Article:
But this year things changed.  Because the virus has been raging through my home state of Arizona and into Southern California a lot of family members became hesitant about going on a vacation that wouldn't be too much different from from being at home.  Guests are allowed to go to the beach, but not into the water.  Nor are they able to sit or lie on the beach.  Their only access to the beaches is to exercise or walk.  The swimming poll and barbecue area of the condominiums is off-limits, as is the Jacuzzi.

Like here, everyone is required to wear a mask and maintain social distancing.  After much thought of about the potential of losing the prepaid rent on seven condominiums, I decided to cancel the trip.  And most of the family was relieved about the decision.

A few of them were angry at me about canceling the trip.  But because I already have a granddaughter who has the coronavirus and a few other family members that have been exposed to her, I though the safest thing to do is cancel the trip.

At some point I'm sure that this thing will subside, either this year or next.

Other than the dangers of contracting the coronavirus 500 miles from home I think the biggest disappointment was the fact that we couldn't go into the ocean or lie on the beach, which is at least half of the reason that we go there.  But looking at things on the positive side, there will be other years and other vacations and this disappointment will just be a distant memory.

Click here to email John

Tuesday, June 23, 2020

Learning Step-by Step

In my 81 years on the planet I've never experienced a year like this one.

A worldwide pandemic that so far has killed thousands.  Political infighting that rivals anything I've ever seen in many elections.  Violence in the streets that politicians don't have the courage to deal with. People suffering because they've been out of work, unable to travel, and even unable to socialize with close friends and family without danger of contracting a life-threatening disease.

Yet for some reason I believe that we're all going to come through this – though it may take another year or so – as better people.  As people who faced tough challenges and came out on the other side as stronger and more grateful people.

But it wasn't always that way for me.  At one time, before I got sober almost 30 years ago, this would've been the perfect excuse for me to find enough alcohol and drugs to get out of my mind.  And there's only one thing that I attribute my current state of mind to: and that's because I was able to get sober in 1991.  Once that happened, I was able to face all kinds of challenges, challenges that at one time would have sent me back to the liquor store or the dope house.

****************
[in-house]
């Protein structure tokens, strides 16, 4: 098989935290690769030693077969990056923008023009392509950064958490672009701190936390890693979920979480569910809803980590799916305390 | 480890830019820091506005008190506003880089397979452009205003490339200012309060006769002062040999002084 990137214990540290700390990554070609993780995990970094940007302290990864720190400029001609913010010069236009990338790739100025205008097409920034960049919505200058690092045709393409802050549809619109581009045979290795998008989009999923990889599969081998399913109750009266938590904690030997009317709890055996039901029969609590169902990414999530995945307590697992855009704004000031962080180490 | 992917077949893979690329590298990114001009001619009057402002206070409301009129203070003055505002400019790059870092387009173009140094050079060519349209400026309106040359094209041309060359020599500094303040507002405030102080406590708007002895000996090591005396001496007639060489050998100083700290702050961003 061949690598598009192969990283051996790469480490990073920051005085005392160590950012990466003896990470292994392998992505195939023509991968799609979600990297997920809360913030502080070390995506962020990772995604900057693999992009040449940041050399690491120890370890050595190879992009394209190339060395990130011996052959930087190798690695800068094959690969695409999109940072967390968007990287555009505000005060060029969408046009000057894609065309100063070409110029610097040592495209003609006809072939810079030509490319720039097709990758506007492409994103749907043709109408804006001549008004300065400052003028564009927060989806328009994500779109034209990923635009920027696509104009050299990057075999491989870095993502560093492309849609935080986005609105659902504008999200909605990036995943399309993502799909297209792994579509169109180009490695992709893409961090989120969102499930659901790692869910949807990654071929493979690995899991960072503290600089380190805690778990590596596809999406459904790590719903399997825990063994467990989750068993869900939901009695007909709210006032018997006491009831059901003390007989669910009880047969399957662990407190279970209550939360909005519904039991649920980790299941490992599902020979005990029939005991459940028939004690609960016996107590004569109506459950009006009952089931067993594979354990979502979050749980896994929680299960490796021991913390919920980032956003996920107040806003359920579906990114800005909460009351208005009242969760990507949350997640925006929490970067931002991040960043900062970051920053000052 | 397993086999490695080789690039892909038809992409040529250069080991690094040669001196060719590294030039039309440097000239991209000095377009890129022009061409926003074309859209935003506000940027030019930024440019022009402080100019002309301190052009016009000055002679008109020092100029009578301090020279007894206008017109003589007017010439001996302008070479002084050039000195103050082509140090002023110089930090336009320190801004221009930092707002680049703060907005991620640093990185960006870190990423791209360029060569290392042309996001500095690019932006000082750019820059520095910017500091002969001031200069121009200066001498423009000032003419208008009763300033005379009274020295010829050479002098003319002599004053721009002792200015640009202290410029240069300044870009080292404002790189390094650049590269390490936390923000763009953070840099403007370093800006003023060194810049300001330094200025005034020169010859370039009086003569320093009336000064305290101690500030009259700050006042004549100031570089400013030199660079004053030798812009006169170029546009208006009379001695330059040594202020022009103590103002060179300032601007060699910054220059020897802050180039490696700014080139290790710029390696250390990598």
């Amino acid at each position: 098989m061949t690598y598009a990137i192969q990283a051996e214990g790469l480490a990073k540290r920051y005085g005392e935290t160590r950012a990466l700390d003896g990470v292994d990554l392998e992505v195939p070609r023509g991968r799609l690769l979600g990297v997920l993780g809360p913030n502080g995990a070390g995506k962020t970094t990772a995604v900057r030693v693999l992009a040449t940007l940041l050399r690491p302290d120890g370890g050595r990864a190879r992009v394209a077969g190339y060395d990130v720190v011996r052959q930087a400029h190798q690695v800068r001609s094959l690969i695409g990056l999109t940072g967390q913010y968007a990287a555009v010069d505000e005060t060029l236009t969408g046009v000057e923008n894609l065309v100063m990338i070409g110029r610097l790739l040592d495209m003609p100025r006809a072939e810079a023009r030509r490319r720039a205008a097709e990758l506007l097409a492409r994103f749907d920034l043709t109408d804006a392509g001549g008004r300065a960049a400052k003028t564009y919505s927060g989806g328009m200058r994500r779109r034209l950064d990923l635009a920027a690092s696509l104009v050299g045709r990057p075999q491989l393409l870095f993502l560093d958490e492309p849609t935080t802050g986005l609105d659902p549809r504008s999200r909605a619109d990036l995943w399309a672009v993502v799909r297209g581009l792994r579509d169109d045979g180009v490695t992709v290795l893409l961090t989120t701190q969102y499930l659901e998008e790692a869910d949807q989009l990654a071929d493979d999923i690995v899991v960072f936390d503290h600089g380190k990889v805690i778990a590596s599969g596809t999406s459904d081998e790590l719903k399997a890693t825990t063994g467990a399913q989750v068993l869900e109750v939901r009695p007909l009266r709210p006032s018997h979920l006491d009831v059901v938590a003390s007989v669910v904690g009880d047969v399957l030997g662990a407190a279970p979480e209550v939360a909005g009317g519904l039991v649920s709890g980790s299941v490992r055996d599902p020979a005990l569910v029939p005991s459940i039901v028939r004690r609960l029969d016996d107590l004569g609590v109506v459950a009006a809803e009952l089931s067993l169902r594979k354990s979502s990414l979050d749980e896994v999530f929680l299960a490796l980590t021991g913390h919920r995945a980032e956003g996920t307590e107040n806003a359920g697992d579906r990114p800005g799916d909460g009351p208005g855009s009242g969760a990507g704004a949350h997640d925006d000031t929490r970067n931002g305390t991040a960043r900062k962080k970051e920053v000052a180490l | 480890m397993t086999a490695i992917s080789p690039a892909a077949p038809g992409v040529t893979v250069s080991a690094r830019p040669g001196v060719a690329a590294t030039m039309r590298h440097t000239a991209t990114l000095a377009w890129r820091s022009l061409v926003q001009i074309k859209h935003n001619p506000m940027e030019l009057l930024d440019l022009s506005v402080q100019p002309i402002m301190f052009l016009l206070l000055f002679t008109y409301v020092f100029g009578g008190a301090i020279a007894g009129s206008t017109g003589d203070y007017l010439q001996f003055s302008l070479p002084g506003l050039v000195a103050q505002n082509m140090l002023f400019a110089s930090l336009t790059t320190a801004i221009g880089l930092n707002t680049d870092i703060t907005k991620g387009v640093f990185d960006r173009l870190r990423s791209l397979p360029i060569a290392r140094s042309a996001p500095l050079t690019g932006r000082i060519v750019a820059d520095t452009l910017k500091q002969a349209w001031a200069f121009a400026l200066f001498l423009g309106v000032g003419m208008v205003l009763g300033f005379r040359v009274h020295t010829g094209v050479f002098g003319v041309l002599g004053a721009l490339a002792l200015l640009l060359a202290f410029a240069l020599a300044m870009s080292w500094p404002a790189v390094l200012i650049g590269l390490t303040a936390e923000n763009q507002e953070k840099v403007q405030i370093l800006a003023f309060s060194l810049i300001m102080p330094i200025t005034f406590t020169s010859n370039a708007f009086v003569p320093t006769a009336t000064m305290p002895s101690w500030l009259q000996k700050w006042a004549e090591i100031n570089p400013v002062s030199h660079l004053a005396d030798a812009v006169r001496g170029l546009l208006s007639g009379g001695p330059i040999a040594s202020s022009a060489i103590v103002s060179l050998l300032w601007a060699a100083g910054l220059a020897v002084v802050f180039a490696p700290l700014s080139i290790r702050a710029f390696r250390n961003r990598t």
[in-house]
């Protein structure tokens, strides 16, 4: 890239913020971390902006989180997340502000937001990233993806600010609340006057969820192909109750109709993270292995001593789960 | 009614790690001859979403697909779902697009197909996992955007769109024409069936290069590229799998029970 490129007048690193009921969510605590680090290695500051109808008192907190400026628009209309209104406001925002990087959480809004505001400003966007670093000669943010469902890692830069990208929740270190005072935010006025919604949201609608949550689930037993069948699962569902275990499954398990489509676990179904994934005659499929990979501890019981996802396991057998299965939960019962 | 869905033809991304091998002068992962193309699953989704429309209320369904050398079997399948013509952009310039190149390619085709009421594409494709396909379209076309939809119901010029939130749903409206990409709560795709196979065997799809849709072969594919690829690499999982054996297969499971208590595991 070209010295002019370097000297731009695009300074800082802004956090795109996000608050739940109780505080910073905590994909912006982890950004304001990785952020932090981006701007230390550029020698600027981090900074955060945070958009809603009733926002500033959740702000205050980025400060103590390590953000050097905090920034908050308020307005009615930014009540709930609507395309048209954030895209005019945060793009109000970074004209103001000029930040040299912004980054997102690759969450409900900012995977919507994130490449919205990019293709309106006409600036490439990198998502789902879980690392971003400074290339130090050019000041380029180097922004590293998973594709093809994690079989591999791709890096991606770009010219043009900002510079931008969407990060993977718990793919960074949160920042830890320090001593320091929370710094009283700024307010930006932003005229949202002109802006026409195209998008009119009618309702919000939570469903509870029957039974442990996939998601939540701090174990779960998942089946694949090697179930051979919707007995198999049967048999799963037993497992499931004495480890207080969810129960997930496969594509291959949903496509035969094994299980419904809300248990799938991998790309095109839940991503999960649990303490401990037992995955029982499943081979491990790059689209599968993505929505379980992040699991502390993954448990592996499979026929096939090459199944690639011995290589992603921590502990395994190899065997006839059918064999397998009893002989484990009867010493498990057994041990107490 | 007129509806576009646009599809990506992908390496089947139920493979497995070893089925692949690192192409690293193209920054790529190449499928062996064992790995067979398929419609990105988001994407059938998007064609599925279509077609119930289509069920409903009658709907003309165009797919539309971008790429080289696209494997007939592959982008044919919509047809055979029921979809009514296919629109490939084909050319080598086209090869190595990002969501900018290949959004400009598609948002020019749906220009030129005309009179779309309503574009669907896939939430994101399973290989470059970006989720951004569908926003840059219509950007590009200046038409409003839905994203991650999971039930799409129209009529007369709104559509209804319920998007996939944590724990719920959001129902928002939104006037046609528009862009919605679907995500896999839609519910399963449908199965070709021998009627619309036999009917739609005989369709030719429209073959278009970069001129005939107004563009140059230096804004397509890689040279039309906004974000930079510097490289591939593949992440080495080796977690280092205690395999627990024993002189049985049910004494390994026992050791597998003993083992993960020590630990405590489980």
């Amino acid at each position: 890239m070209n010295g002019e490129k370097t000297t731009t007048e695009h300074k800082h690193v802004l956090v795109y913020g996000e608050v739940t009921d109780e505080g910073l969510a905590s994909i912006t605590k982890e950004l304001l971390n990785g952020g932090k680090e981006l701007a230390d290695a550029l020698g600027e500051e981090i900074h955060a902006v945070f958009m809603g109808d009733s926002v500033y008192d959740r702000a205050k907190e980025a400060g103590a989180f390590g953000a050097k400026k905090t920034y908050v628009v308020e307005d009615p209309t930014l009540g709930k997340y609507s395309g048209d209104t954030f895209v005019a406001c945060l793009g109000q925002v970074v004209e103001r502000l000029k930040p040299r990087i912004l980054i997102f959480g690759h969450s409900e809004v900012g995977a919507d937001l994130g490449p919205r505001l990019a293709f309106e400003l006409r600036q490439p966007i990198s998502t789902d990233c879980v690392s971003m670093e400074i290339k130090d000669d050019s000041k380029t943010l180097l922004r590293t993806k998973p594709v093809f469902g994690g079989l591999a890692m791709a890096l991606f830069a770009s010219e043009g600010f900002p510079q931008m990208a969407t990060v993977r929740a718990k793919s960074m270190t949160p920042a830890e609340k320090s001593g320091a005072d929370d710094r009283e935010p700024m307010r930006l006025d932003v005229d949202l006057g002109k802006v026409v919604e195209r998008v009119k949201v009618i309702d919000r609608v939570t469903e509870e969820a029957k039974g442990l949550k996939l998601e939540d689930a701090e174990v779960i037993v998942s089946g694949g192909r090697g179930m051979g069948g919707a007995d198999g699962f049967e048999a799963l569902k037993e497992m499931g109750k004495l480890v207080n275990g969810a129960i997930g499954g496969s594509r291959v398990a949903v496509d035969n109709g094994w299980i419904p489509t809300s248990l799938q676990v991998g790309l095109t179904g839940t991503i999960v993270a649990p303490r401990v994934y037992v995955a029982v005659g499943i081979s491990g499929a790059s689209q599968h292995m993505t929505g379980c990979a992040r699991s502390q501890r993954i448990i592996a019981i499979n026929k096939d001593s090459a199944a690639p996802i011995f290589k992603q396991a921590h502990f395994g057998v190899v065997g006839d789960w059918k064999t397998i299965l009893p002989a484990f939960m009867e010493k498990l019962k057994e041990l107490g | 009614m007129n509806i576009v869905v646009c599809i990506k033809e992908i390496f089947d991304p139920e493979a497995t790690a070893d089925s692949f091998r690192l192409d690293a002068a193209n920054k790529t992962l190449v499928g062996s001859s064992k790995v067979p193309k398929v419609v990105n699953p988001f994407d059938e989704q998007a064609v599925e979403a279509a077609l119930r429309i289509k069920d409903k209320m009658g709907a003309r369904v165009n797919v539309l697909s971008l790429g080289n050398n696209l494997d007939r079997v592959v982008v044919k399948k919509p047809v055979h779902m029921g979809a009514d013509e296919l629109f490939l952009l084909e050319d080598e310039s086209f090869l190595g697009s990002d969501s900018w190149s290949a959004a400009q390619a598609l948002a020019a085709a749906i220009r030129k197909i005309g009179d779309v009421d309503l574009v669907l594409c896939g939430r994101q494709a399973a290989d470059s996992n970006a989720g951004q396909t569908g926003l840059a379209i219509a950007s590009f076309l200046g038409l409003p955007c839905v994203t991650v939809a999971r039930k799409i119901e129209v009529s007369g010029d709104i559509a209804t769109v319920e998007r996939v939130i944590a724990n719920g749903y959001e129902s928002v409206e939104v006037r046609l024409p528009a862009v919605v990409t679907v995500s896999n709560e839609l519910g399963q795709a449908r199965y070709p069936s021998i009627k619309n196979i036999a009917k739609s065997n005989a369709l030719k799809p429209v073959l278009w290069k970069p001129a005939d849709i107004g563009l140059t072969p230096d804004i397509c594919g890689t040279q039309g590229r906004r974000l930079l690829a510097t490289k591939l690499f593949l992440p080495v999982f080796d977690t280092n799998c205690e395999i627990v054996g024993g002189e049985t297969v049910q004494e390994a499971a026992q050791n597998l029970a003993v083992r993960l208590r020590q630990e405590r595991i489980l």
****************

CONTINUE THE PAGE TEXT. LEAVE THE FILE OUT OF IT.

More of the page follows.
One of the things we learn in the 12-step programs is that life is not always a bed of roses.  We know that when times are tough we have a fellowship that we can turn to that will guide us in the right direction.  If we're working the right kind of program we have a sponsor to whom we can relate our anxieties and fears.  We learn that life is kind of like the stock market – sometimes things are up and sometimes they're down. 

And we learn that the important thing is how we react to the ups and downs.

Click here to email John

Saturday, June 20, 2020

Happy Seven Years, Julie

I was reminded yesterday about how TLC is a vehicle for change for those who want to get sober.

It was when I received a message from a woman named Julie who was thanking me for the opportunity she had during her time at TLC' s Robson house – and her seven years of sobriety. She has stayed in touch over the years and comments periodically about things she reads here and keeps me updated on her recovery.

I always write back to congratulate her because hearing how people are succeeding is one of the best rewards for the work we do at TLC.

The reality is that those who come to TLC, and succeed, must give themselves credit for putting in the hard work that it sometimes takes to remain sober.

It's true that a lot of people wouldn't stay sober if it weren't for the fact that we have 850 beds available for those who are serious about changing their lives. I think one of the reasons that we have a good success rate is that a lot of people are able to get into recovery at TLC without having money. The only reason that many people don't get sober in our society is because it requires insurance or some kind of funds just to get in the door.

But the peer counseling and therapeutic services that we offer are basically the ones that any other treatment program offers. The only difference with us is that 95% of those we take in have zero resources. No insurance. No job. No money. In fact some of them don't have anything but the clothes on their back. And about 40% of them come to us from the court system or the prisons that refer them to us as the place they should go.

While many of the new people who come to us are only looking for a place to to lay their heads and get a few meals, others are on a serious quest to stop the pain of their addictions. And those are the ones who, like this woman, put in the hard work and effort to change their lives.

And those are the ones who reap the rewards.

Click here to email John